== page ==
From The Guardian UK:
We comb over every word from Oslo, but disregard al-Qaida’s rants. The lack of consistency speaks volumes
Does Abu Qatada play World of Warcraft? Did he once, like Anders Behring Breivik, dedicate a sabbatical year to “hardcore” playing of the game? We don’t know. Perhaps we will find out when Abu Qatada, often described as the spiritual leader of al-Qaida in Europe, finally faces trial. But I wouldn’t bet on it.
For when alleged jihadists like Abu Qatada have been brought to trial, they don’t quite get the treatment accorded to Breivik this week. If they are allowed to testify for five solid days, given an extended opportunity to expound their worldview, then the world’s press do not hang on their every word, reporting in tweet-sized nuggets the nuances of their philosophy. Nor are their personal life histories, their psychology and video game habits, probed and debated.
Of course comparisons are tricky, not least because those who have staged the most lethal acts of jihadist violence – in New York, Madrid or London – have rarely lived to stand trial. But take this contrast. In Oslo, the court has been listening to a man who planted a bomb that killed eight and who went on to murder another 69 people, mostly teenagers, on the island of Utøya – a death spree Breivik described yesterday in terms that stop the heart. There has been copious discussion of Breivik’s psyche and especially his views, starting with his courtroom lament that Norway had become “a dumping ground for the surplus births of the third world“.
Contrast that with the airline bomb plot of 2006, in which an al-Qaida cell in Britain planned to blow seven transatlantic jets out of the sky. News reports of that trial offered a scant few lines about the conspirators’ individual motives, with most of the coverage focused on operational details, the mechanics and scale, of the planned attack. My Guardian colleague Vikram Dodd, who covered that London trial, was struck when he heard a Radio 5 Live phone-in this week that was regularly interrupted by snippets from Breivik’s statement. “The grammar of the coverage was as if this was the chancellor giving his budget,” says Dodd.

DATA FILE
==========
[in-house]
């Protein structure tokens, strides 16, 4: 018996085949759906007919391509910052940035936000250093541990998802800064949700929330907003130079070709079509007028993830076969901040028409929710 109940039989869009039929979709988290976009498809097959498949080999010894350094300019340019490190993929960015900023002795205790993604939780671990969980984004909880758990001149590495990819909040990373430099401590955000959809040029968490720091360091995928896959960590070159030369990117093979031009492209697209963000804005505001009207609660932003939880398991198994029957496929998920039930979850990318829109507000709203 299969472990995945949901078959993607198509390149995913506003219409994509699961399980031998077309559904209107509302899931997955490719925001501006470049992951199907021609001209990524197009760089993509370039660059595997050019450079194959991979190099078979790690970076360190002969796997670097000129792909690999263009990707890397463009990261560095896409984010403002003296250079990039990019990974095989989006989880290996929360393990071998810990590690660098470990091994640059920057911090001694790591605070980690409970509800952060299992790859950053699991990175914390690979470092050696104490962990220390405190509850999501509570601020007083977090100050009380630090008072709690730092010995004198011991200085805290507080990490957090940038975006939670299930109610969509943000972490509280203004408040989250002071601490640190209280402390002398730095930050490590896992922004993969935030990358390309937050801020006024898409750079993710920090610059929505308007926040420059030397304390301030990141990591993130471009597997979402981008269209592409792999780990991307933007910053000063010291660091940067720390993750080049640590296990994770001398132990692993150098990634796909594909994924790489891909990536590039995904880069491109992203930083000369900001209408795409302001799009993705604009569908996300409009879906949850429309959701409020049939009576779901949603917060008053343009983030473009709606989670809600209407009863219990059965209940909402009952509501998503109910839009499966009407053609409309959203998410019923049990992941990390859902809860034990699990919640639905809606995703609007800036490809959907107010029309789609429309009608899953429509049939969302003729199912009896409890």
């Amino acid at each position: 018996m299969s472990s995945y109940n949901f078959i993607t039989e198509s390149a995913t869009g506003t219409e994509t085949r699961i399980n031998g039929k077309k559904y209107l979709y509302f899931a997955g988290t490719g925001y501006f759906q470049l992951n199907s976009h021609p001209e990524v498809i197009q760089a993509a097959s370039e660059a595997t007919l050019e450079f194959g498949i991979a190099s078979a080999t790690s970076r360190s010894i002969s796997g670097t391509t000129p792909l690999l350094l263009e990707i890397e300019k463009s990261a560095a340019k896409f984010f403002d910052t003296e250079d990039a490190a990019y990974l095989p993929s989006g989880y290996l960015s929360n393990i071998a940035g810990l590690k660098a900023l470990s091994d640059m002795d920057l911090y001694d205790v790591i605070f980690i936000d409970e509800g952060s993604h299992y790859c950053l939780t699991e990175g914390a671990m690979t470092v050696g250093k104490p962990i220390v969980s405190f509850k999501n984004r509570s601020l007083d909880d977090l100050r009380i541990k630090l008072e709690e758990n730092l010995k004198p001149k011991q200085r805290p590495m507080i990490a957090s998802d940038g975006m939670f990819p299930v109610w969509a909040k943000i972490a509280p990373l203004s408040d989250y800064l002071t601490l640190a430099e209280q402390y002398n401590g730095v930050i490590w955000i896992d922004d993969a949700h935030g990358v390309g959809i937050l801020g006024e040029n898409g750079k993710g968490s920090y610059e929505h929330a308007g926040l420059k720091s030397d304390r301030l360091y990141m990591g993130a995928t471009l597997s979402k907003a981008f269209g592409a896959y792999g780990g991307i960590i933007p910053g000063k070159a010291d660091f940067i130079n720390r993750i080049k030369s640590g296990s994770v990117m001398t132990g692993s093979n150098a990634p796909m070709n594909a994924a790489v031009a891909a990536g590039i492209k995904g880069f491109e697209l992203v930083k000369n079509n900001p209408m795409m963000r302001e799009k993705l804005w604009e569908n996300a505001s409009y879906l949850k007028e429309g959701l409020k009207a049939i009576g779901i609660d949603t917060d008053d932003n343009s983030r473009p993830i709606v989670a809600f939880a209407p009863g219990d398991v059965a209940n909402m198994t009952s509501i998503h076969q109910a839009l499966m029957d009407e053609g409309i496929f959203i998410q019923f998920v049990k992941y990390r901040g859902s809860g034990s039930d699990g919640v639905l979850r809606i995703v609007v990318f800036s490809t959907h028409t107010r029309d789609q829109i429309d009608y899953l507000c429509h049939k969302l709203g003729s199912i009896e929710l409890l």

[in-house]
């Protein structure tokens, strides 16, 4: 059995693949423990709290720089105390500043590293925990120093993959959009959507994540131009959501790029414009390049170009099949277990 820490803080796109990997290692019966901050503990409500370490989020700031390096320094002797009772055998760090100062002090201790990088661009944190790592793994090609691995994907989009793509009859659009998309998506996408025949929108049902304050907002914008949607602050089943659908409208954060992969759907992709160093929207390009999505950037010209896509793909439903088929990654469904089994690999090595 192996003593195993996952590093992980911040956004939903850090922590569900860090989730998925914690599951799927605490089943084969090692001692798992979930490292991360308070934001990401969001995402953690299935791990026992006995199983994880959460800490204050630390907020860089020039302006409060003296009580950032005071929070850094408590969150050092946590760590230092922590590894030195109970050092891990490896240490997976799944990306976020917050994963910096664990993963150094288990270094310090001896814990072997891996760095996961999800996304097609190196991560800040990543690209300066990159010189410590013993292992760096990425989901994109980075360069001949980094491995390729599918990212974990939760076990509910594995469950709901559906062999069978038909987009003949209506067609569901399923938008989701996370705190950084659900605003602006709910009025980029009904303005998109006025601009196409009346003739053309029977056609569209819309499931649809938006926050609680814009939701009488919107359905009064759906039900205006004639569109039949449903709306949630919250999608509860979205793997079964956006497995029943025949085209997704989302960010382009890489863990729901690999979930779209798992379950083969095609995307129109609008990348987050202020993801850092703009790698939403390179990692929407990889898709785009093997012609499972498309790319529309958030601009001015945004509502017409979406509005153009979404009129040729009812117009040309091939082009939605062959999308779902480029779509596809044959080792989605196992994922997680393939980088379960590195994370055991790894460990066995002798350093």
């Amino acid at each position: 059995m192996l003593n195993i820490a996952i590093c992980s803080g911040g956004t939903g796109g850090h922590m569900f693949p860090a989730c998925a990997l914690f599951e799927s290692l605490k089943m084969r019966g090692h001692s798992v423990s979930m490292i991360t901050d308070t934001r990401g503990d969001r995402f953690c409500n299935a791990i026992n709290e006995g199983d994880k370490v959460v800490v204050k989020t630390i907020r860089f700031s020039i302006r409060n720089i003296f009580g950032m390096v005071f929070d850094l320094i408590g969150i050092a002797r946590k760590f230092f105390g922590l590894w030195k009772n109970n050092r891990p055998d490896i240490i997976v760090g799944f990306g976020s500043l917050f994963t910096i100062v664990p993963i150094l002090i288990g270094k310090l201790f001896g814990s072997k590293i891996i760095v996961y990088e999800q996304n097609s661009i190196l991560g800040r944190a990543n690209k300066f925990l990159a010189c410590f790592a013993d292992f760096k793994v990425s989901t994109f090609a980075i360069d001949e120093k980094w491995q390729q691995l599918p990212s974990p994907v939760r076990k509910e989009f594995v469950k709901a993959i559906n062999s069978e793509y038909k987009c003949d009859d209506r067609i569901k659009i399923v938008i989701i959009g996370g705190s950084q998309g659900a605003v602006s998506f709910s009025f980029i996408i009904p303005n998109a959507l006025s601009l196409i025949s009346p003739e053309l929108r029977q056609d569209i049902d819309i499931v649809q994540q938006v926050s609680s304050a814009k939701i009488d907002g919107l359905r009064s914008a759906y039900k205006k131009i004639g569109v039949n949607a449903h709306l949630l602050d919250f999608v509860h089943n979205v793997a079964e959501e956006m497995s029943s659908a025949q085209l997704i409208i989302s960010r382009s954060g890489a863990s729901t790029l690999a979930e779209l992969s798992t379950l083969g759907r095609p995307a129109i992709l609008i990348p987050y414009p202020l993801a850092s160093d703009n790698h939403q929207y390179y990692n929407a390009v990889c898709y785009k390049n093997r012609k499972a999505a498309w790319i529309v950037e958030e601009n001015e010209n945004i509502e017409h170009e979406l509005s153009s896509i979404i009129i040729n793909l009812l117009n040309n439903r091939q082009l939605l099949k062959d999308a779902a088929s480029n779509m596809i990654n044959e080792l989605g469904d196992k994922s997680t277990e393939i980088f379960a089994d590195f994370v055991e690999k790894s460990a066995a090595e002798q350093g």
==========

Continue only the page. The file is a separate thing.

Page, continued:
More than one caller to that programme, while quick to insist they disagreed with Breivik’s methods, did rather think the Norwegian had a point about multiculturalism run riot. “I can understand where this guy’s coming from,” said Tom from Dover. Several readers of a Guardian article sought to post comments in the same vein, calling for “a complete stop of immigration from Muslim countries” and suchlike. To listen to it, you’d think Breivik had simply wanted to start a debate, that he’d perhaps written a provocative pamphlet for Demos, rather than committed an act of murderous cruelty.
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